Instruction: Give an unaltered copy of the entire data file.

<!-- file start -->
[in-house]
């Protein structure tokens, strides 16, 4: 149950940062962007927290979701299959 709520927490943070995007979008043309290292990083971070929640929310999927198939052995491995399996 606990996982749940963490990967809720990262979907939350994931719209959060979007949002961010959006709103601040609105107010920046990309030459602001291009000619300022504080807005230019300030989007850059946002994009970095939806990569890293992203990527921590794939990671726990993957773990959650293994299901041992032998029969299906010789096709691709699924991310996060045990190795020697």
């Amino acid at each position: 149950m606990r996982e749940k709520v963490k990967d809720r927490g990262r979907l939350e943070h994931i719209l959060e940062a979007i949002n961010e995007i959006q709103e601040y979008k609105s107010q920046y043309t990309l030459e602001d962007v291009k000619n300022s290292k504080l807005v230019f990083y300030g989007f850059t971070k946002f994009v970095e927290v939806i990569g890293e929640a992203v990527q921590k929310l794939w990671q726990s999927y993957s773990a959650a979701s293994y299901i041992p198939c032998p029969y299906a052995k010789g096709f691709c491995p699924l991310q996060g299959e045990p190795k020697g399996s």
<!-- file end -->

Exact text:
[in-house]
């Protein structure tokens, strides 16, 4: 149950940062962007927290979701299959 709520927490943070995007979008043309290292990083971070929640929310999927198939052995491995399996 606990996982749940963490990967809720990262979907939350994931719209959060979007949002961010959006709103601040609105107010920046990309030459602001291009000619300022504080807005230019300030989007850059946002994009970095939806990569890293992203990527921590794939990671726990993957773990959650293994299901041992032998029969299906010789096709691709699924991310996060045990190795020697």
């Amino acid at each position: 149950m606990r996982e749940k709520v963490k990967d809720r927490g990262r979907l939350e943070h994931i719209l959060e940062a979007i949002n961010e995007i959006q709103e601040y979008k609105s107010q920046y043309t990309l030459e602001d962007v291009k000619n300022s290292k504080l807005v230019f990083y300030g989007f850059t971070k946002f994009v970095e927290v939806i990569g890293e929640a992203v990527q921590k929310l794939w990671q726990s999927y993957s773990a959650a979701s293994y299901i041992p198939c032998p029969y299906a052995k010789g096709f691709c491995p699924l991310q996060g299959e045990p190795k020697g399996s």